which might exert on the basis of antiglycation and anti-melanogenic activities of the extracts. Our preliminary studies demonstrated a novel potentiality of Mango unripe fruit extracts for promoting skin-whitening, fibroblast regeneration and anti-aging of skin.


This research was entirely funded by TCI Co., Ltd.

Conflicts of Interest

The authors declare no conflicts of interest regarding the publication of this paper.

Cite this paper

Yu, C.-H., Lin, Y.-T., Su, H.-L., Kan, K.-W., Liu, F.-C., Lin, S.-Y., Chung, Y.-M., Hsu, H.-F. and Lin, Y.-H. (2019) Unripe Fruit Extracts of Mangifera indica L. Protect against AGEs Formation, Melanogenesis and UVA-Induced Cell Damage. Food and Nutrition Sciences, 10, 188-197.


  1. 1. Lauricella, M., Emanuele, S., Calvaruso, G., Giuliano, M. and D’Anneo, A. (2017) Multifaceted Health Benefits of Mangifera indica L. (Mango): The Inestimable Value of Orchards Recently Planted in Sicilian Rural Areas. Nutrients, 9, 525.

  2. 2. Hussain, T., Tan, B., Yin, Y., Blachier, F., Tossou, M.C. and Rahu, N. (2016) Oxidative Stress and Inflammation: What Polyphenols Can Do for Us? Oxidative Medicine and Cellular Longevity, 2016, 7432797.

  3. 3. Peng, C., Wang, X., Chen, J., Jiao, R., Wang, L., Li, Y.M., et al. (2014) Biology of Ageing and Role of Dietary Antioxidants. BioMed Research International, 2014, 831841.

  4. 4. Pandey, K.B. and Rizvi, S.I. (2009) Plant Polyphenols as Dietary Antioxidants in Human Health and Disease. Oxidative Medicine and Cellular Longevity, 2, 270-278.

  5. 5. Pizzino, G., Irrera, N., Cucinotta, M., Pallio, G., Mannino, F., Arcoraci, V., et al. (2017) Oxidative Stress: Harms and Benefits for Human Health. Oxidative Medicine and Cellular Longevity, 2017, 8416763.

  6. 6. Imran, M., Arshad, M.S., Butt, M.S., Kwon, J.H., Arshad, M.U. and Sultan, M.T. (2017) Mangiferin: A Natural Miracle Bioactive Compound against Lifestyle Related Disorders. Lipids in Health and Disease, 16, 84.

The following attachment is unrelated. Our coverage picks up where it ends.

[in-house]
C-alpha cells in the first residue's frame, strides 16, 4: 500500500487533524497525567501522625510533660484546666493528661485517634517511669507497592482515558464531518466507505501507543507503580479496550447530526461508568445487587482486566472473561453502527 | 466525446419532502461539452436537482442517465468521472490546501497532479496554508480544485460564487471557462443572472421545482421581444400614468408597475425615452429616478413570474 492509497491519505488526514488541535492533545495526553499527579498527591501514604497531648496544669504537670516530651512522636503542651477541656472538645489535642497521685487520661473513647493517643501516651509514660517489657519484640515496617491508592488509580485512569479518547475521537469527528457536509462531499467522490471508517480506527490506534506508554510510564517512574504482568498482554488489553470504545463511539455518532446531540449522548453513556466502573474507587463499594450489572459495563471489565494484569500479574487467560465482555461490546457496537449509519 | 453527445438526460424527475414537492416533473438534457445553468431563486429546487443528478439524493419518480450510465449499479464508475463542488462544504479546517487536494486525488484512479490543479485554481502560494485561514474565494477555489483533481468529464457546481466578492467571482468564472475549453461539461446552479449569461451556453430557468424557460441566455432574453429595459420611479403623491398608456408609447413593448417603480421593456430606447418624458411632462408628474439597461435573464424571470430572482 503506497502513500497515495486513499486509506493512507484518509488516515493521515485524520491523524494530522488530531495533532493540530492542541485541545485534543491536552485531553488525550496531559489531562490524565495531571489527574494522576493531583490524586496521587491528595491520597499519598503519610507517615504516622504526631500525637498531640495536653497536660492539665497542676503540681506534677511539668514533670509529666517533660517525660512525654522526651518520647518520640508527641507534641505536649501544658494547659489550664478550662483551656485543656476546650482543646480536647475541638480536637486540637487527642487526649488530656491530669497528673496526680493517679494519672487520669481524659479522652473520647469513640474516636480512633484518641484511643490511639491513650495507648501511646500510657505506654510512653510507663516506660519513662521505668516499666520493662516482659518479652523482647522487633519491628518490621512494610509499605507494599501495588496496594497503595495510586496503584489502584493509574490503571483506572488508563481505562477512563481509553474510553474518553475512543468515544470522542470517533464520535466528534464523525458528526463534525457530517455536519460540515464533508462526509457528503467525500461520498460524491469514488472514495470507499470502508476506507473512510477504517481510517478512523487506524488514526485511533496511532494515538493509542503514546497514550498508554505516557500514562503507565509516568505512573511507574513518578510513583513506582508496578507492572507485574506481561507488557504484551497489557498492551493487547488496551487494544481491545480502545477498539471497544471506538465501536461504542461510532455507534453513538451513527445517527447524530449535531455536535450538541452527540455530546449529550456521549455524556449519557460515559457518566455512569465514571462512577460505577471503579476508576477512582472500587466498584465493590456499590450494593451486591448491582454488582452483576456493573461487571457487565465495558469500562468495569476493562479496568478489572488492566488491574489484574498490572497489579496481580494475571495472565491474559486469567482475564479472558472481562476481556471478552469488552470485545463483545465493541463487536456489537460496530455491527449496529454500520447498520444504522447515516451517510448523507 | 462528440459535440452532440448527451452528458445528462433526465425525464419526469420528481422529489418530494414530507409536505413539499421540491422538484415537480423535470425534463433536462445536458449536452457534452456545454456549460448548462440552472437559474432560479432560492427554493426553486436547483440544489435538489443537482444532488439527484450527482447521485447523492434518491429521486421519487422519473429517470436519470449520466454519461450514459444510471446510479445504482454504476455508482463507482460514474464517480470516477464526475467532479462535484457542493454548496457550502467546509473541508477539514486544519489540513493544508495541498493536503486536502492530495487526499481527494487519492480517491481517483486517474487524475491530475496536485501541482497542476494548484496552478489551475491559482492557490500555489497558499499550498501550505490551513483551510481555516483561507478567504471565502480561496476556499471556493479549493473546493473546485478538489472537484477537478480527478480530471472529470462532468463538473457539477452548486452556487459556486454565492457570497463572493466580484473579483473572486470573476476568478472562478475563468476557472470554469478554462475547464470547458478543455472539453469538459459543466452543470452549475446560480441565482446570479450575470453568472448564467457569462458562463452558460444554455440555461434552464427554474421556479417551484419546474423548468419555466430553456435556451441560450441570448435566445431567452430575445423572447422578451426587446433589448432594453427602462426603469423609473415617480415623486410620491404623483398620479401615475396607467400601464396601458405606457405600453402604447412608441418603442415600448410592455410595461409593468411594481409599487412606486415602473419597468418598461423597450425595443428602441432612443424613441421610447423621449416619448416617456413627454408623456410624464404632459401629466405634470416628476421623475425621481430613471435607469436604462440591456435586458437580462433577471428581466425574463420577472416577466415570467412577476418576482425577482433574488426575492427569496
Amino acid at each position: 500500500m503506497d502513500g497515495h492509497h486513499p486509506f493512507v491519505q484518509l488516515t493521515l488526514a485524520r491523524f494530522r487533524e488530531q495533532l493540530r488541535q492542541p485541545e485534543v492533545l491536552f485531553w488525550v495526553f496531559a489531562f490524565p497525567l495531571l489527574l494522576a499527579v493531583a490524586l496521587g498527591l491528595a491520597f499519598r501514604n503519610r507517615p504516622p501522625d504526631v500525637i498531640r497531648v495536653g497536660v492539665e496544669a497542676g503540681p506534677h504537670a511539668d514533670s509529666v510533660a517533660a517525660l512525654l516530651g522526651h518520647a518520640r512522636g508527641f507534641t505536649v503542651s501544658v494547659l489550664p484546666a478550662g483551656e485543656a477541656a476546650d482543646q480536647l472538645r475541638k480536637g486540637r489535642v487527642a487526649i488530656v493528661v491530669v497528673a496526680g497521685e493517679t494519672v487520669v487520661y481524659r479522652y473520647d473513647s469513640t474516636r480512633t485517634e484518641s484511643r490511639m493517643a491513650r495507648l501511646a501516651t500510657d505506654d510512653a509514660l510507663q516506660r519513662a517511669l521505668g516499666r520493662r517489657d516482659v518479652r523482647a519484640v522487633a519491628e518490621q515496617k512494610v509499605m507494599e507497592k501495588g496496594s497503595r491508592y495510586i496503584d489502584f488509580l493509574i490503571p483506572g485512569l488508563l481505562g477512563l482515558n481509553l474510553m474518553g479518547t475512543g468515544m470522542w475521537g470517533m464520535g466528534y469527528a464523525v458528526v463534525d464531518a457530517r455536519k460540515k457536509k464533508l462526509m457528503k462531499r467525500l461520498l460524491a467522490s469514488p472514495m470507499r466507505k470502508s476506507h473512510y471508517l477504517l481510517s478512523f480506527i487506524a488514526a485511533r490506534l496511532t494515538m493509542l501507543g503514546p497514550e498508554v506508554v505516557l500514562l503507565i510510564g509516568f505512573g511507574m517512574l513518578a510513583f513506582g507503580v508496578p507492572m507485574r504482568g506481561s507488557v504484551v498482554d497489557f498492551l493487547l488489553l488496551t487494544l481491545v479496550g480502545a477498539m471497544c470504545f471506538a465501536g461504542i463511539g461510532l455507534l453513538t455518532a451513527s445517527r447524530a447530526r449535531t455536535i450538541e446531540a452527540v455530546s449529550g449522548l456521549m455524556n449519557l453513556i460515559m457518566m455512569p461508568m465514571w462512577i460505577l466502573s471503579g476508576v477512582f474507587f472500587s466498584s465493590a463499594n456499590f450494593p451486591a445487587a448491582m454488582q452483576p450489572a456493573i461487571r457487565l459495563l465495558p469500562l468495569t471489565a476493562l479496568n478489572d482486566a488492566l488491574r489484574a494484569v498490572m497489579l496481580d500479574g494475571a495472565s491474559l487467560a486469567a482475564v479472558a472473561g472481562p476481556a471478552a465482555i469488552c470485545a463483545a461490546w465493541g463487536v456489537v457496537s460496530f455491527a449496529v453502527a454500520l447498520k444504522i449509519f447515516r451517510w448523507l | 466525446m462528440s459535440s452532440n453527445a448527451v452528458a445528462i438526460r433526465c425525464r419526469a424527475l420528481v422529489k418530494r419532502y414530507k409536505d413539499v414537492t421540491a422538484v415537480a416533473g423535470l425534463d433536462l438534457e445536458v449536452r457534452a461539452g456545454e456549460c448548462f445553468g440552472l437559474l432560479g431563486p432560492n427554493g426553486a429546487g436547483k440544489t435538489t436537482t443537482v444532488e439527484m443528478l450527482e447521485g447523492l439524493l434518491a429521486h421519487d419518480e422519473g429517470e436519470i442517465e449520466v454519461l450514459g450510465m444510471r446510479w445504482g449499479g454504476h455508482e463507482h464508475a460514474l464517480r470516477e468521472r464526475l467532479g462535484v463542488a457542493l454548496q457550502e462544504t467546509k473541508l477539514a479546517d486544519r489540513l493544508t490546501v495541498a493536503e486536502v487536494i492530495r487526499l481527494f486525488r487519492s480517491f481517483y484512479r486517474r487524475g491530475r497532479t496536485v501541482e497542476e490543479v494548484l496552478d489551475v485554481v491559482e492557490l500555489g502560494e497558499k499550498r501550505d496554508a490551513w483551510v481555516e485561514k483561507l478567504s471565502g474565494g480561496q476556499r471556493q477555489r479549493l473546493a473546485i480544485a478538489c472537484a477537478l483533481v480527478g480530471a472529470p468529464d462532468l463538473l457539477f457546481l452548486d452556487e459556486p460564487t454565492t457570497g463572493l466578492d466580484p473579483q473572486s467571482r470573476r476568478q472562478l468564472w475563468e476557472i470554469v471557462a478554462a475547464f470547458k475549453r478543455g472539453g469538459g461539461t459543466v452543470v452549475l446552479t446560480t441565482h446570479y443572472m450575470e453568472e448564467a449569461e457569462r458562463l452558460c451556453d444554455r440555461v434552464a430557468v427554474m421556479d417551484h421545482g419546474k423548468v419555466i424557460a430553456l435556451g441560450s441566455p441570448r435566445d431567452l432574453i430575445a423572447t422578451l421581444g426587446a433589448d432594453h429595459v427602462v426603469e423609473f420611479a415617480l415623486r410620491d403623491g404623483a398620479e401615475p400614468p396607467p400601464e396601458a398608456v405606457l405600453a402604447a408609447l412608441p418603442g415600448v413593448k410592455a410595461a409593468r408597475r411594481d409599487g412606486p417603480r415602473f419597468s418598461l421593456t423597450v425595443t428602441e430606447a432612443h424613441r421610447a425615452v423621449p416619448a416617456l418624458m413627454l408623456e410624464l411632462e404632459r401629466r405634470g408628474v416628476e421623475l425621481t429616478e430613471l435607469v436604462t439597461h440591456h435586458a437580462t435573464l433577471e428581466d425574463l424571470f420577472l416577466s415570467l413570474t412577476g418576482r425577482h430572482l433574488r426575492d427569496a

7. 7. Chae, S., Piao, M.J., Kang, K.A., Zhang, R., Kim, K.C., Youn, U.J., et al. (2011) Inhibition of Matrix Metalloproteinase-1 Induced by Oxidative Stress in Human Keratinocytes by Mangiferin Isolated from Anemarrhena asphodeloides. Bioscience, Biotechnology, and Biochemistry, 75, 2321-2325.

  8. 8. Farage, M.A., Miller, K.W., Elsner, P. and Maibach, H.I. (2008) Intrinsic and Extrinsic Factors in Skin Ageing: A Review. International Journal of Cosmetic Science, 30, 87-95.

  9. 9. Han, A., Chien, A.L. and Kang, S. (2014) Photoaging. Dermatologic Clinics, 32, 291-299.

  10. 10. Polefka, T.G., Meyer, T.A., Agin, P.P. and Bianchini, R.J. (2012) Effects of Solar Radiation on the Skin. Journal of Cosmetic Dermatology, 11, 134-143.

  11. 11. Song, J.H., Bae, E.Y., Choi, G., Hyun, J.W., Lee, M.Y., Lee, H.W., et al. (2013) Protective Effect of Mango (L.) against UVB-Induced Skin Aging in Hairless Mice. Photodermatology, Photoimmunology & Photomedicine, 29, 84-89.

  12. 12. Fuentealba, D., Galvez, M., Alarcon, E., Lissi, E. and Silva, E. (2007) Photosensitizing Activity of Advanced Glycation Endproducts on Tryptophan, Glucose 6-Phosphate Dehydrogenase, Human Serum Albumin and Ascorbic Acid Evaluated at Low Oxygen Pressure. Photochemistry and Photobiology, 83, 563-569.

  13. 13. Lee, E.J., Kim, J.Y. and Oh, S.H. (2016) Advanced Glycation End Products (AGEs) Promote Melanogenesis through Receptor for AGEs. Scientific Reports, 6, 27848.

  14. 14. Yamaguchi, F., Ariga, T., Yoshimura, Y. and Nakazawa, H. (2000) Antioxidative and Anti-Glycation Activity of Garcinol from Garcinia indica Fruit Rind. Journal of Agricultural and Food Chemistry, 48, 180-185.

  15. 15. Masibo, M. and He, Q. (2008) Major Mango Polyphenols and Their Potential Significance to Human Health. Comprehensive Reviews in Food Science and Food Safety, 7, 309-319.

  16. 16. Li, X., Cui, X., Sun, X., Li, X., Zhu, Q. and Li, W. (2010) Mangiferin Prevents Diabetic Nephropathy Progression in Streptozotocin-Induced Diabetic Rats. Phytotherapy Research, 24, 893-899.

  17. 17. Suchal, K., Malik, S., Khan, S.I., Malhotra, R.K., Goyal, S.N., Bhatia, J., et al. (2017) Protective Effect of Mangiferin on Myocardial Ischemia-Reperfusion Injury in Streptozotocin-Induced Diabetic Rats: Role of AGE-RAGE/MAPK Pathways. Scientific Reports, 7, 42027.

  18. 18. Liu-Smith, F. and Meyskens, F.L. (2016) Molecular Mechanisms of Flavonoids in Melanin Synthesis and the Potential for the Prevention and Treatment of Melanoma. Molecular Nutrition & Food Research, 60, 1264-1274.

  19. 19. Su, T.R., Lin, J.J., Tsai, C.C., Huang, T.K., Yang, Z.Y., Wu, M.O., et al. (2013) Inhibition of Melanogenesis by Gallic Acid: Possible Involvement of the PI3K/Akt, MEK/ERK and Wnt/Beta-Catenin Signaling Pathways in B16F10 Cells. International Journal of Molecular Sciences, 14, 20443-20458.